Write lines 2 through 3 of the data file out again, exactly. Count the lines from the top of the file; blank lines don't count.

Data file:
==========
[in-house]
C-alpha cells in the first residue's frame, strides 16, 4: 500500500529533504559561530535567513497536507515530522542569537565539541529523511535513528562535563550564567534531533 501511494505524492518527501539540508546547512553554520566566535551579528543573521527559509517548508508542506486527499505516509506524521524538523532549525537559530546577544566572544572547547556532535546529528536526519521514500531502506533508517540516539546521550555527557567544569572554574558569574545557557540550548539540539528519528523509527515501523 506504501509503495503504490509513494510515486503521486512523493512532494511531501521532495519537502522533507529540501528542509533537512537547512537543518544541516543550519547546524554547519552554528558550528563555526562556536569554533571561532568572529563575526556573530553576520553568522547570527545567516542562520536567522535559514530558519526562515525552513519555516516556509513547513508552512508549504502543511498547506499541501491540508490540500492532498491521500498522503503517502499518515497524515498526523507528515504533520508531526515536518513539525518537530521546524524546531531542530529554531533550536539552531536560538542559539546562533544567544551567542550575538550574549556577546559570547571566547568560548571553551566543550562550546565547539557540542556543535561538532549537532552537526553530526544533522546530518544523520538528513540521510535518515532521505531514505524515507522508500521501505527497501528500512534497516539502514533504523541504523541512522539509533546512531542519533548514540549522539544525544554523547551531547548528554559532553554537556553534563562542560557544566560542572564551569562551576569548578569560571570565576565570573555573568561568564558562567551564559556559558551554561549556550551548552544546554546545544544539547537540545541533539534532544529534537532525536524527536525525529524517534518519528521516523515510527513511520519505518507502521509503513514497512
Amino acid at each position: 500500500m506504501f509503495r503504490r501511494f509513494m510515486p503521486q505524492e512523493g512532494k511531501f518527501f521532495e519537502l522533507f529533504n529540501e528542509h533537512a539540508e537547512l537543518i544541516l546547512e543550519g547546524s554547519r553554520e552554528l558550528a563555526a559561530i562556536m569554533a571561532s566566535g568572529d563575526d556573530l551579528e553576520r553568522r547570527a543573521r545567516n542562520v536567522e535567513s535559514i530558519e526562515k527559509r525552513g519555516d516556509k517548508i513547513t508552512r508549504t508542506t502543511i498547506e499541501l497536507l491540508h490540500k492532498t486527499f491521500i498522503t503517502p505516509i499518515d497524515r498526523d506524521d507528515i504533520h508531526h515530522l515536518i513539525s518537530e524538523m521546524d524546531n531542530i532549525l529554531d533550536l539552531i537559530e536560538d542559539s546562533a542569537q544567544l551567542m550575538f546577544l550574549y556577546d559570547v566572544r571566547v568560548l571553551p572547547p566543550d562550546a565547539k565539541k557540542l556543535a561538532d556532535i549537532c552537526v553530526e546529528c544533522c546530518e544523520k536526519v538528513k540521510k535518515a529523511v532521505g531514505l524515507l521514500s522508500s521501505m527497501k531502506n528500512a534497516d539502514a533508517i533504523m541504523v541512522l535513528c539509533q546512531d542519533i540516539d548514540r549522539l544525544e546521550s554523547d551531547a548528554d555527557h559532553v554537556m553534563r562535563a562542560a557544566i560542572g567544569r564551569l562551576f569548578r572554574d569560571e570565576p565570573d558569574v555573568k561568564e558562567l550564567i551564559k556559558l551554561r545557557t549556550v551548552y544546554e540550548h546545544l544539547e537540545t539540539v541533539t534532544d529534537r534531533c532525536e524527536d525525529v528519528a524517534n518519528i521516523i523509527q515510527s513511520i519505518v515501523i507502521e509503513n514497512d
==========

C-alpha cells in the first residue's frame, strides 16, 4: 500500500529533504559561530535567513497536507515530522542569537565539541529523511535513528562535563550564567534531533 501511494505524492518527501539540508546547512553554520566566535551579528543573521527559509517548508508542506486527499505516509506524521524538523532549525537559530546577544566572544572547547556532535546529528536526519521514500531502506533508517540516539546521550555527557567544569572554574558569574545557557540550548539540539528519528523509527515501523 506504501509503495503504490509513494510515486503521486512523493512532494511531501521532495519537502522533507529540501528542509533537512537547512537543518544541516543550519547546524554547519552554528558550528563555526562556536569554533571561532568572529563575526556573530553576520553568522547570527545567516542562520536567522535559514530558519526562515525552513519555516516556509513547513508552512508549504502543511498547506499541501491540508490540500492532498491521500498522503503517502499518515497524515498526523507528515504533520508531526515536518513539525518537530521546524524546531531542530529554531533550536539552531536560538542559539546562533544567544551567542550575538550574549556577546559570547571566547568560548571553551566543550562550546565547539557540542556543535561538532549537532552537526553530526544533522546530518544523520538528513540521510535518515532521505531514505524515507522508500521501505527497501528500512534497516539502514533504523541504523541512522539509533546512531542519533548514540549522539544525544554523547551531547548528554559532553554537556553534563562542560557544566560542572564551569562551576569548578569560571570565576565570573555573568561568564558562567551564559556559558551554561549556550551548552544546554546545544544539547537540545541533539534532544529534537532525536524527536525525529524517534518519528521516523515510527513511520519505518507502521509503513514497512
Amino acid at each position: 500500500m506504501f509503495r503504490r501511494f509513494m510515486p503521486q505524492e512523493g512532494k511531501f518527501f521532495e519537502l522533507f529533504n529540501e528542509h533537512a539540508e537547512l537543518i544541516l546547512e543550519g547546524s554547519r553554520e552554528l558550528a563555526a559561530i562556536m569554533a571561532s566566535g568572529d563575526d556573530l551579528e553576520r553568522r547570527a543573521r545567516n542562520v536567522e535567513s535559514i530558519e526562515k527559509r525552513g519555516d516556509k517548508i513547513t508552512r508549504t508542506t502543511i498547506e499541501l497536507l491540508h490540500k492532498t486527499f491521500i498522503t503517502p505516509i499518515d497524515r498526523d506524521d507528515i504533520h508531526h515530522l515536518i513539525s518537530e524538523m521546524d524546531n531542530i532549525l529554531d533550536l539552531i537559530e536560538d542559539s546562533a542569537q544567544l551567542m550575538f546577544l550574549y556577546d559570547v566572544r571566547v568560548l571553551p572547547p566543550d562550546a565547539k565539541k557540542l556543535a561538532d556532535i549537532c552537526v553530526e546529528c544533522c546530518e544523520k536526519v538528513k540521510k535518515a529523511v532521505g531514505l524515507l521514500s522508500s521501505m527497501k531502506n528500512a534497516d539502514a533508517i533504523m541504523v541512522l535513528c539509533q546512531d542519533i540516539d548514540r549522539l544525544e546521550s554523547d551531547a548528554d555527557h559532553v554537556m553534563r562535563a562542560a557544566i560542572g567544569r564551569l562551576f569548578r572554574d569560571e570565576p565570573d558569574v555573568k561568564e558562567l550564567i551564559k556559558l551554561r545557557t549556550v551548552y544546554e540550548h546545544l544539547e537540545t539540539v541533539t534532544d529534537r534531533c532525536e524527536d525525529v528519528a524517534n518519528i521516523i523509527q515510527s513511520i519505518v515501523i507502521e509503513n514497512d